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Allred sounds alarm on VLTs

MLA Ken Allred took aim at video lottery terminals (VLTs) this week, questioning whether the crown corporation that runs them is being upfront with the public about how the machines work, how the finances are reported and what the true cost is to the

MLA Ken Allred took aim at video lottery terminals (VLTs) this week, questioning whether the crown corporation that runs them is being upfront with the public about how the machines work, how the finances are reported and what the true cost is to the province.

Allred raised the issue with AGLC employees and members of the corporation’s board who appeared in front of the legislature’s public accounts committee on Monday. Allred drew many of these questions from a book by local author Gisele Jubinville.

Jubinville is a former VLT addict who poured more than $400,000 into the machines, an addiction she details and recounts in a new book.

Allred took significant issue with the advertised payout rate on the machines of 92 per cent.

Those numbers play out in the AGLC’s 2011 annual report that shows the corporation took in roughly $7.4 billion in revenues from the machines and paid out approximately $6.8 billion, which corresponds to the 92-per-cent payout rate. After paying commissions to the bars and casinos where the units are played the corporation nets about $500,000.

Those numbers don’t reflect hard cash however, but rather reflect the total credits that are won and played.

Allred called those numbers deceptive and pointed to a change in the way the AGLC reported them that started in 1999. Prior to 1999, the corporation reported the money that went into the machines and the cash that was paid out.

Those numbers show a payout rate closer to 69 per cent, which is what Allred argued is the true number.

In response to Allred’s questions, Kent Verlik, the corporation’s director of social responsibility, said that the current numbers reflect player behaviour.

“Quite often players will turn, if you will, almost six times the amount they lose and just play. So every time they put in you know $20 and play, they earn credits as they play and they’ll recycle those credits.”

In response to another MLA’s question, Verlik said according to their research 50 per cent of the AGLC gambling revenue comes from problem gamblers.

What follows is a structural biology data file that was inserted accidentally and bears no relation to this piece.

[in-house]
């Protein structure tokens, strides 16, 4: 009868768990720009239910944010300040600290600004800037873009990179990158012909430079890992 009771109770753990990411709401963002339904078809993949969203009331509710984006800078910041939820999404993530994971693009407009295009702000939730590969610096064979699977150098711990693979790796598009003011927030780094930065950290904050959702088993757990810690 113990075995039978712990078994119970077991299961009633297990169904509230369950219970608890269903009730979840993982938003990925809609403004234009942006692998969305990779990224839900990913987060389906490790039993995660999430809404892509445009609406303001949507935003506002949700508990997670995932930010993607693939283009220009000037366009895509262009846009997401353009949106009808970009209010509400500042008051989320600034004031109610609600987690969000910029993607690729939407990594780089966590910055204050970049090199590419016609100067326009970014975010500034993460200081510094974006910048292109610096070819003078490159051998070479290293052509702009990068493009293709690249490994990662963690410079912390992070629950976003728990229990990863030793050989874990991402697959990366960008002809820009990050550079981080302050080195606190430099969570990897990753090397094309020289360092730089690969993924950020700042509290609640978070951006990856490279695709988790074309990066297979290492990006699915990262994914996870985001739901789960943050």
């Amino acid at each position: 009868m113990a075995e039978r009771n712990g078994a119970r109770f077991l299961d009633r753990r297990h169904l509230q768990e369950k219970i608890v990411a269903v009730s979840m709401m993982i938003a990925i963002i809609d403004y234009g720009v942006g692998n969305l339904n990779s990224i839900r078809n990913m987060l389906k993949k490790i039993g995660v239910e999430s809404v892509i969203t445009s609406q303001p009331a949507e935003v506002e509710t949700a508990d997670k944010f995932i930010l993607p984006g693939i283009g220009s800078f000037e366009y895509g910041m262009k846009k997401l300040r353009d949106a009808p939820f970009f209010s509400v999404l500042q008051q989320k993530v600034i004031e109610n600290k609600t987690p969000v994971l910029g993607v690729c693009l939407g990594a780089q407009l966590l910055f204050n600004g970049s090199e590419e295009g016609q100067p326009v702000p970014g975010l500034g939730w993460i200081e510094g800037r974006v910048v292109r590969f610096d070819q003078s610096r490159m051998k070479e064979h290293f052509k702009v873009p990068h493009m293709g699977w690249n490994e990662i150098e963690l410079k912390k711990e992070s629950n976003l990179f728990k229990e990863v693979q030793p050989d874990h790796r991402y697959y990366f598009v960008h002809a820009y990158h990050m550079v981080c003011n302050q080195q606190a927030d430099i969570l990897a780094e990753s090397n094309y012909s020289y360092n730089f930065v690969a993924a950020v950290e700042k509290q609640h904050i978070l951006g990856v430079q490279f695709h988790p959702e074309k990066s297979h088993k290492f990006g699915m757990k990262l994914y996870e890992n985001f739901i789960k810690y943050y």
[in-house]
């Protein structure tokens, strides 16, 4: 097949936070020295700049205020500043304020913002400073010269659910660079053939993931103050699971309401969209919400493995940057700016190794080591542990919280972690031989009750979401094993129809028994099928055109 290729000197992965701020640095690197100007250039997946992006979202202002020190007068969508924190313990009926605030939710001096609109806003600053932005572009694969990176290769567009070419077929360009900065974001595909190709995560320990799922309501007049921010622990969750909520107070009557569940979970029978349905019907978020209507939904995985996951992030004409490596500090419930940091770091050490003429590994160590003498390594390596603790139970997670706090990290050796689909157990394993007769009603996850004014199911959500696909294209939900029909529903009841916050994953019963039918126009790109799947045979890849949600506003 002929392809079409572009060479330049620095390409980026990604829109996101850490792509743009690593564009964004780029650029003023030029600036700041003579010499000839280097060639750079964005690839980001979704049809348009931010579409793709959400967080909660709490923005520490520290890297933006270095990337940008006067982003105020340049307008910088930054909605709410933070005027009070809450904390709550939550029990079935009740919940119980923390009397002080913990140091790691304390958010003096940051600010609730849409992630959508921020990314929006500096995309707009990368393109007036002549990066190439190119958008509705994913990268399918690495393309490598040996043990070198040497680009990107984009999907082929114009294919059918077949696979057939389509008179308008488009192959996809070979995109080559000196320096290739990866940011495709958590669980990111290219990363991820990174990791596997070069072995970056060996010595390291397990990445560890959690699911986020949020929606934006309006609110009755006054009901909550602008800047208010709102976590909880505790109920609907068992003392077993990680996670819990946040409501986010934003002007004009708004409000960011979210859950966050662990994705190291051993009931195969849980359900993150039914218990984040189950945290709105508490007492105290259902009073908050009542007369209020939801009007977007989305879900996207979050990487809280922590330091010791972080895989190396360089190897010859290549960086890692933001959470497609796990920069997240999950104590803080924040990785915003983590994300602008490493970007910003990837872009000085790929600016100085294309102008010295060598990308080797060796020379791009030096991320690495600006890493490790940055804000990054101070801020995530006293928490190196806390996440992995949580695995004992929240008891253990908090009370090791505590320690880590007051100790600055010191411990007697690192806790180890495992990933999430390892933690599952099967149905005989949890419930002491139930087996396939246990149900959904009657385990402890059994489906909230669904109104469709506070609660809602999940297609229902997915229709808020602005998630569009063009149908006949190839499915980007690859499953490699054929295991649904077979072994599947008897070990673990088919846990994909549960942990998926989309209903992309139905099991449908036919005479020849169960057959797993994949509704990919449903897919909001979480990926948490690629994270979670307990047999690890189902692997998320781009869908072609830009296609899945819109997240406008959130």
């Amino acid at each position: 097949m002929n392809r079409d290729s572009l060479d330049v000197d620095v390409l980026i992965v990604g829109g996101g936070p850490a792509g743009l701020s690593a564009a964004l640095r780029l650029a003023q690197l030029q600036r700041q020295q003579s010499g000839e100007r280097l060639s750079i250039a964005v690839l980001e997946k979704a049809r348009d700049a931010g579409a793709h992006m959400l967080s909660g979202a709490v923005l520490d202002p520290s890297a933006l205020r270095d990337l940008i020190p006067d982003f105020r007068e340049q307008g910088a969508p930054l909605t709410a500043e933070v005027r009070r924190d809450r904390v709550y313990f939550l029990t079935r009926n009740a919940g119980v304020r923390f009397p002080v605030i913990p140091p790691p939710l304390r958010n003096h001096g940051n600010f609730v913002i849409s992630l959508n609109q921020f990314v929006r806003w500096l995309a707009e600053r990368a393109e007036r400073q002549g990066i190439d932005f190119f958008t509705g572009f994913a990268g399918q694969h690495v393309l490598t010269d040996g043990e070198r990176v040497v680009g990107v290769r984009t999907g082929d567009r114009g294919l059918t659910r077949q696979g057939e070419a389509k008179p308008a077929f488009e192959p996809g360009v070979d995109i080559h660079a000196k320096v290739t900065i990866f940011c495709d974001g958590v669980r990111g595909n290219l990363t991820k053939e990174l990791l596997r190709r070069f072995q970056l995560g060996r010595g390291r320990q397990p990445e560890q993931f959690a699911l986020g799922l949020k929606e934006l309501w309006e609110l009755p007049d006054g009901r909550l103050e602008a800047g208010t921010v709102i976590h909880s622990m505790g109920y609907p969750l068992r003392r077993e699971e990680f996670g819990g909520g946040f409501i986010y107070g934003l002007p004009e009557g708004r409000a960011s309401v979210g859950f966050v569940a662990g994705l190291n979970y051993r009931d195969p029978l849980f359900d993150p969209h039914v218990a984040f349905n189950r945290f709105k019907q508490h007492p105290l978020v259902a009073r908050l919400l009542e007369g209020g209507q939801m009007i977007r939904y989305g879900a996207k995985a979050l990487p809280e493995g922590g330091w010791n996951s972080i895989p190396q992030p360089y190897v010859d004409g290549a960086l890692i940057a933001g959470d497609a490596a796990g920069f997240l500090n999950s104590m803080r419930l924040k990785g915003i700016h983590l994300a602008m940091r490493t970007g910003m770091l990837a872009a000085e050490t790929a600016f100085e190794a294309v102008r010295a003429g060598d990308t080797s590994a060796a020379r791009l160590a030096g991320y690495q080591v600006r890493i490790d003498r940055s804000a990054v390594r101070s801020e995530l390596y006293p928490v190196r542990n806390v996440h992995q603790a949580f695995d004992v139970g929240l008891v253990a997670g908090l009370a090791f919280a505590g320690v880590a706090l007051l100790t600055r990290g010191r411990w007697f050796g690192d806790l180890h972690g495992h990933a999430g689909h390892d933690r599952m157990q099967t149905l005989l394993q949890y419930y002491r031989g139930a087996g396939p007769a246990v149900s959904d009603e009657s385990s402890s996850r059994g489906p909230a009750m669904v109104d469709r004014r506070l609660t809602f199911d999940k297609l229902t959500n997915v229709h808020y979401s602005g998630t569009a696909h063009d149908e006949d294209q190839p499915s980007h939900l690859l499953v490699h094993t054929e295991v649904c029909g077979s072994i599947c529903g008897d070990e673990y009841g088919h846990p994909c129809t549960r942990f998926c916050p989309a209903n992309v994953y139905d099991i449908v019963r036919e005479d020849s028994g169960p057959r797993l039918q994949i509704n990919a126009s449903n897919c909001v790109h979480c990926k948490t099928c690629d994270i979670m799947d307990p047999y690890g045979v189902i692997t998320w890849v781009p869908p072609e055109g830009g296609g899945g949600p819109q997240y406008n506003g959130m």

Citing the high cost of problem gambling, which he said included losses of retirement savings and suicides in some cases, Allred asked the panel why they weren’t providing a better picture of the payouts.

“How does AGLC justify misleading the citizens of Alberta by providing deceptive information on payout rates?”

CEO Gerry McLennan rejected the idea the AGLC was misleading anyone.

“The chips that are in these machines are all approved by a gaming laboratory that is hired by us and contracted to ensure that these machines do pay out what we are saying. The AGLC does not mislead the residents of Alberta on any function we undertake.”

After the meeting, Allred said he has had a growing concern about gambling in the province since earlier this year when he found out someone working at the legislature committed suicide because of a gambling problem.

“This whole thing is, we really need to look at and see if the profit we are making is really paying off vis-Ĺ•-vis the social problems we are creating.”

Allred said he wanted to start the conversation on the issue of problem gambling. He said the province would be hard pressed to give up on VLTs and slot machines because the revenue funds countless community groups.

“It is not something that is going to be solved overnight, but I think we need to do a really close study of problem gambling.”

Jubinville said she was pleased to see Allred asking questions she has been asking the AGLC for years. She said the key to ending her addiction was to understand how the machines really worked.

“The truth is the only thing that starts the healing process. That is the only thing that is going to help these addicts.”

Allred also raised questions about the design of the machines, including asking why the government hadn’t done more to slow them down.

Jubinville said she is also glad he raised the issues because she argues the machines make it extremely difficult for someone to use them responsibly and set limits as the government suggests.

“The machines are designed to undermine your ability to play responsibly, they are designed to make you to chase your losses.”

She said the government forces cigarettes to be labelled as an addictive product and there is no reason VLTs and slot machines shouldn’t carry the same warnings.

“My government should be forced, if you are going to keep the machines, to cover each and every machine in Canada 75 per cent in warning levels.”

Beyond her obvious personal interest in the issue, Jubinville said she believes all Albertans should be concerned about the machines, because they are part owners.

“We need to talk about this … the machines are owned and operated by the government and they have a duty to care.”

Angelle Sasseville, a spokesperson for the AGLC said they hoped to have an answer to Allred soon about why the AGLC started reporting the VLT financial results differently in 1999. She said they were also looking into research Allred brought up about the speed of VLT machines and would present that to the committee when it was available.

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